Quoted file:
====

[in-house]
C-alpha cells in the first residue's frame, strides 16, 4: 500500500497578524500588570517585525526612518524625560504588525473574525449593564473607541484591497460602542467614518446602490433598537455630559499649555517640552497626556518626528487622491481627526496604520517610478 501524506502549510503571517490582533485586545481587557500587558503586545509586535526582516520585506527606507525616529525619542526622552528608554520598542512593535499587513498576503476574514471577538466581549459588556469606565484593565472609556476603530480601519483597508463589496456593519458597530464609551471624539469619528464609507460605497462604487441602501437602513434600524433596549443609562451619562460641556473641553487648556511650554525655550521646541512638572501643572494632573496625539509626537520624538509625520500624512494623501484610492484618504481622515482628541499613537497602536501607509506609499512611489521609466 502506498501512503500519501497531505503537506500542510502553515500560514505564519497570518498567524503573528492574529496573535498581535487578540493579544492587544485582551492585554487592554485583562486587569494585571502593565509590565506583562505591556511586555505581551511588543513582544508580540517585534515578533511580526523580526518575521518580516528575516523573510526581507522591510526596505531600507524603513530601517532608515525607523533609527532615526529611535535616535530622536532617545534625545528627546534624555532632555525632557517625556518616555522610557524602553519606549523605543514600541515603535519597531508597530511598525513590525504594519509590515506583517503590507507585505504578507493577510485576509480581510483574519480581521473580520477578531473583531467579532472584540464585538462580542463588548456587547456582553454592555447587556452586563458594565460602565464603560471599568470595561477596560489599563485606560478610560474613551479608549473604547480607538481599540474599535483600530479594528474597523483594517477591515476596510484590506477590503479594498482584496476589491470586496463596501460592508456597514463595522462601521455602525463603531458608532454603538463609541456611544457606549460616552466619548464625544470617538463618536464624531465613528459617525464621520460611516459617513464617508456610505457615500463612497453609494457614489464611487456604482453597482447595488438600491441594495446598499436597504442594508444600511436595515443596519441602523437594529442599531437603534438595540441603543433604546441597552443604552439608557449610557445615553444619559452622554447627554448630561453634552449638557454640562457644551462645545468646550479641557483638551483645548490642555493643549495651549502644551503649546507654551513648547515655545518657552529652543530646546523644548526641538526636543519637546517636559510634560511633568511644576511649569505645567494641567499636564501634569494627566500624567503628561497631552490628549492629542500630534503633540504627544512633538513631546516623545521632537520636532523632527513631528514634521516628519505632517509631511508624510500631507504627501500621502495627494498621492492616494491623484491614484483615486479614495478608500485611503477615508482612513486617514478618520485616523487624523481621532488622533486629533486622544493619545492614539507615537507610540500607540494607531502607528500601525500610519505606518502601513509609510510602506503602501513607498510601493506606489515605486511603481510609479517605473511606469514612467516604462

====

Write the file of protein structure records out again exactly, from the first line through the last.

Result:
[in-house]
C-alpha cells in the first residue's frame, strides 16, 4: 500500500497578524500588570517585525526612518524625560504588525473574525449593564473607541484591497460602542467614518446602490433598537455630559499649555517640552497626556518626528487622491481627526496604520517610478 501524506502549510503571517490582533485586545481587557500587558503586545509586535526582516520585506527606507525616529525619542526622552528608554520598542512593535499587513498576503476574514471577538466581549459588556469606565484593565472609556476603530480601519483597508463589496456593519458597530464609551471624539469619528464609507460605497462604487441602501437602513434600524433596549443609562451619562460641556473641553487648556511650554525655550521646541512638572501643572494632573496625539509626537520624538509625520500624512494623501484610492484618504481622515482628541499613537497602536501607509506609499512611489521609466 502506498501512503500519501497531505503537506500542510502553515500560514505564519497570518498567524503573528492574529496573535498581535487578540493579544492587544485582551492585554487592554485583562486587569494585571502593565509590565506583562505591556511586555505581551511588543513582544508580540517585534515578533511580526523580526518575521518580516528575516523573510526581507522591510526596505531600507524603513530601517532608515525607523533609527532615526529611535535616535530622536532617545534625545528627546534624555532632555525632557517625556518616555522610557524602553519606549523605543514600541515603535519597531508597530511598525513590525504594519509590515506583517503590507507585505504578507493577510485576509480581510483574519480581521473580520477578531473583531467579532472584540464585538462580542463588548456587547456582553454592555447587556452586563458594565460602565464603560471599568470595561477596560489599563485606560478610560474613551479608549473604547480607538481599540474599535483600530479594528474597523483594517477591515476596510484590506477590503479594498482584496476589491470586496463596501460592508456597514463595522462601521455602525463603531458608532454603538463609541456611544457606549460616552466619548464625544470617538463618536464624531465613528459617525464621520460611516459617513464617508456610505457615500463612497453609494457614489464611487456604482453597482447595488438600491441594495446598499436597504442594508444600511436595515443596519441602523437594529442599531437603534438595540441603543433604546441597552443604552439608557449610557445615553444619559452622554447627554448630561453634552449638557454640562457644551462645545468646550479641557483638551483645548490642555493643549495651549502644551503649546507654551513648547515655545518657552529652543530646546523644548526641538526636543519637546517636559510634560511633568511644576511649569505645567494641567499636564501634569494627566500624567503628561497631552490628549492629542500630534503633540504627544512633538513631546516623545521632537520636532523632527513631528514634521516628519505632517509631511508624510500631507504627501500621502495627494498621492492616494491623484491614484483615486479614495478608500485611503477615508482612513486617514478618520485616523487624523481621532488622533486629533486622544493619545492614539507615537507610540500607540494607531502607528500601525500610519505606518502601513509609510510602506503602501513607498510601493506606489515605486511603481510609479517605473511606469514612467516604462